Note: Supplementary data for this article are available at Cancer Research Online (http://cancerres.aacrjournals.org/).

Grant support: W.M. Keck Foundation. J.N. Rich is a Damon Runyon-Lilly Clinical Investigator and a Sidney Kimmel Cancer Foundation Scholar. This work was also supported by NIH grant NS047409 (J.N. Rich).

The costs of publication of this article were defrayed in part by the payment of page charges. This article must therefore be hereby marked advertisement in accordance with 18 U.S.C. Section 1734 solely to indicate this fact.

1
Legler JM, Ries LA, Smith MA, et al. Brain and other central nervous system cancers: recent trends in incidence and mortality.
J Natl Cancer Inst
1999
;
91
:
1382
–90.
2
Jemal A, Murray T, Ward E, et al. Cancer statistics, 2005.
CA Cancer J Clin
2005
;
55
:
10
–30.
3
Giese A, Bjerkvig R, Berens ME, Westphal M. Cost of migration: invasion of malignant gliomas and implications for treatment.
J Clin Oncol
2003
;
21
:
1624
–36.
4
Kleihues P, Cavenee WK, editors. Pathology and genetics of tumours of the nervous system. Lyon: IARC Press; 2000. p. 3–70.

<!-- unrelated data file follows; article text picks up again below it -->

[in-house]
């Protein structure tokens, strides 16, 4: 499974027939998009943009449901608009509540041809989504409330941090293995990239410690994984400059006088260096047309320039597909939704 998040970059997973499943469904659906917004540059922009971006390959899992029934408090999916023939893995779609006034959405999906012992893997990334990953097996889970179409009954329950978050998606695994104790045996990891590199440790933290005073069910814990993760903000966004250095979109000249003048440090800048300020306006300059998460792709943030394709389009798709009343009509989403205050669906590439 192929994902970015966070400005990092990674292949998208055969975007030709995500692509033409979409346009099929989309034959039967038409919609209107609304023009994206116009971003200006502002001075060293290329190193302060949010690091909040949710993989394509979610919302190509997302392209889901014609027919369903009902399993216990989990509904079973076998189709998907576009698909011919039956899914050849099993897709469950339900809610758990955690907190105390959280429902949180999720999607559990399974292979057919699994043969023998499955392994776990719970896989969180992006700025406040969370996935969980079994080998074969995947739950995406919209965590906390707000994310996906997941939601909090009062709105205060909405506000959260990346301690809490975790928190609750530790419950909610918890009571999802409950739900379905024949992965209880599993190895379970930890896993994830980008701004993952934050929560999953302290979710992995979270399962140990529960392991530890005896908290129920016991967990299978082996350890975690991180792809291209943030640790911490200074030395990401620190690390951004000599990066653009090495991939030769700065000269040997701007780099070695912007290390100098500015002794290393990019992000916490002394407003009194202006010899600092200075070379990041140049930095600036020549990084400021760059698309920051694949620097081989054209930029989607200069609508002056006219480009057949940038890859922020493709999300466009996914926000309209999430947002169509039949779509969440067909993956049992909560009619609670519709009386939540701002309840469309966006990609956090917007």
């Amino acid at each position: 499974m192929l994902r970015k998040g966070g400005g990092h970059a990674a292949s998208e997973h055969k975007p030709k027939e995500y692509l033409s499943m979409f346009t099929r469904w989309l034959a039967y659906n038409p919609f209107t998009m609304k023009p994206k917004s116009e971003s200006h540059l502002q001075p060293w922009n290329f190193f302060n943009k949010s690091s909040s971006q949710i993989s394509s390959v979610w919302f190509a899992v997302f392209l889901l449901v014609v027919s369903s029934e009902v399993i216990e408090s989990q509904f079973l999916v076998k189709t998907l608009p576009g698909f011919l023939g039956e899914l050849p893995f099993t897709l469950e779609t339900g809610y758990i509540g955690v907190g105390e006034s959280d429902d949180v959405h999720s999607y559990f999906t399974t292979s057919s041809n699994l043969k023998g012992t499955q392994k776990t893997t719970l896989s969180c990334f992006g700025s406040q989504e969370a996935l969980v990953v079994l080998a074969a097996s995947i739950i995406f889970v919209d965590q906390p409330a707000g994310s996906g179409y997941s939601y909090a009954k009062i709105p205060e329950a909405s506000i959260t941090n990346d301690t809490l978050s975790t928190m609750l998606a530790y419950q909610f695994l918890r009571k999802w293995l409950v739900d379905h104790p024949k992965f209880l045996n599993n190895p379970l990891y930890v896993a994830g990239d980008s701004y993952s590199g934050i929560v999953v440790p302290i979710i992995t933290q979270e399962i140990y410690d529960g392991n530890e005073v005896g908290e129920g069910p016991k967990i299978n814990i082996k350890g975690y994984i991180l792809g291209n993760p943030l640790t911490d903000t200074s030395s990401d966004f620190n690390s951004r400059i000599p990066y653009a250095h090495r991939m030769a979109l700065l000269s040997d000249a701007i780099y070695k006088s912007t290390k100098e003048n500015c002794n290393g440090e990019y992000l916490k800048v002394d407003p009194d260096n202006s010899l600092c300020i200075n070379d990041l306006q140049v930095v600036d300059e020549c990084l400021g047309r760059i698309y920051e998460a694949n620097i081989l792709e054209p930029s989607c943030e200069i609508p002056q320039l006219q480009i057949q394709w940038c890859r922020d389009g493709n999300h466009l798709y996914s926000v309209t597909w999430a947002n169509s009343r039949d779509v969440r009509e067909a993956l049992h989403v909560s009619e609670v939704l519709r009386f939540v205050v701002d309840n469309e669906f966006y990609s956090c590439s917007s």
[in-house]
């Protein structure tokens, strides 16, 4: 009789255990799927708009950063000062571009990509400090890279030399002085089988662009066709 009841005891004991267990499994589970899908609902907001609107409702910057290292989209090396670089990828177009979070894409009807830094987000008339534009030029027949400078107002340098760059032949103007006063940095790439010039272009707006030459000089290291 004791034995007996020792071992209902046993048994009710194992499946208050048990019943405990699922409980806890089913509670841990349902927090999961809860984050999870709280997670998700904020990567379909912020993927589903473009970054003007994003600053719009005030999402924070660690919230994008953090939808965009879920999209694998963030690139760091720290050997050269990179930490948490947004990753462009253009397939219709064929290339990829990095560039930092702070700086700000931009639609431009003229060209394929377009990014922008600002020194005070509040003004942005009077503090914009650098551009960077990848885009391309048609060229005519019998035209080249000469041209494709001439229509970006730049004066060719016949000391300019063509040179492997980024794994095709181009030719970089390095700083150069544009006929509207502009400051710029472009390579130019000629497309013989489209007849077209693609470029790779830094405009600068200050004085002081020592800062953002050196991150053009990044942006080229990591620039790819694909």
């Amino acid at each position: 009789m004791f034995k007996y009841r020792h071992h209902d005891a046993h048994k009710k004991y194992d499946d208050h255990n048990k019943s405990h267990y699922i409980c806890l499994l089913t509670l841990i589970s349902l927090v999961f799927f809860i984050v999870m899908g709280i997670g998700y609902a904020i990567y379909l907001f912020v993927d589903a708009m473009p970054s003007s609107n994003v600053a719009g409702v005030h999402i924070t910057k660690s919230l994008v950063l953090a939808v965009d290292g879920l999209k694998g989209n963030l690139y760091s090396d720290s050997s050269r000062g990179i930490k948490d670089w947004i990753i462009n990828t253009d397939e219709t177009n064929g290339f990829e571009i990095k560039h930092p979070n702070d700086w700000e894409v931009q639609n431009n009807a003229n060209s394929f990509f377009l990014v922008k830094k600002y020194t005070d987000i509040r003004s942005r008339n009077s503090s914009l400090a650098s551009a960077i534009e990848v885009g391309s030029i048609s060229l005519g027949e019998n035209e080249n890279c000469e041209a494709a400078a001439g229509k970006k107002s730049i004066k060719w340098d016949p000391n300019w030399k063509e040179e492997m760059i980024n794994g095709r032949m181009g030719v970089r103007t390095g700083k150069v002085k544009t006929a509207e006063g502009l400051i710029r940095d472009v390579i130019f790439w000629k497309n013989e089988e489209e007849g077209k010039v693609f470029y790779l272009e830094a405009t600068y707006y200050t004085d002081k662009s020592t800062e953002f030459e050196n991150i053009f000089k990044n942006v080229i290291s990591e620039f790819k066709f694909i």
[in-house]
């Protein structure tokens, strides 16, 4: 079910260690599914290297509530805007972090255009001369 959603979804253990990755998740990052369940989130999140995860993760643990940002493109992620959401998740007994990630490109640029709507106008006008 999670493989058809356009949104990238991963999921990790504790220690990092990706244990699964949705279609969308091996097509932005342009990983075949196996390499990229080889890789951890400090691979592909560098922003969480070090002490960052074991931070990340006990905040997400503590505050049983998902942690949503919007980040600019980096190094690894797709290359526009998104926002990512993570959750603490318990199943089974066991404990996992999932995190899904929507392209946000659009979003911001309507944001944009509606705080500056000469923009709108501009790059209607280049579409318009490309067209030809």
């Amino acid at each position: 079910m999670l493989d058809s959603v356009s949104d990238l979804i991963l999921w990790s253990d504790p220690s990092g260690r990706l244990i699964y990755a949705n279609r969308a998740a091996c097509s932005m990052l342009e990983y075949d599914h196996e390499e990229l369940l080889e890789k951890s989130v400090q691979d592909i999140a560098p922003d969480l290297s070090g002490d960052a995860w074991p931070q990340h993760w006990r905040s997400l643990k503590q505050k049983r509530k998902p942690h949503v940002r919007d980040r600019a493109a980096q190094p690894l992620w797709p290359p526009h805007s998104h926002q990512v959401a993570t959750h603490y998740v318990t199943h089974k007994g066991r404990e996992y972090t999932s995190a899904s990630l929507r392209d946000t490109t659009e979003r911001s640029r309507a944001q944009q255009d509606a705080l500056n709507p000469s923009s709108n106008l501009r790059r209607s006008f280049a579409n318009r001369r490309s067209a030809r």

5
Lamborn KR, Chang SM, Prados MD. Prognostic factors for survival of patients with glioblastoma: recursive partitioning analysis.
Neuro-oncol
2004
;
6
:
227
–35.
6
Sawaya R. Extent of resection in malignant gliomas: a critical summary.
J Neurooncol
1999
;
42
:
303
–5.
7
Stewart LA. Chemotherapy in adult high-grade glioma: a systematic review and meta-analysis of individual patient data from 12 randomised trials.
Lancet
2002
;
359
:
1011
–8.
8
Rich JN, Bigner DD. Development of novel targeted therapies in the treatment of malignant glioma.
Nat Rev Drug Discov
2004
;
3
:
430
–46.
9
Kleihues P, Ohgaki H. Primary and secondary glioblastomas: from concept to clinical diagnosis.
Neuro-oncol
1999
;
1
:
44
–51.
10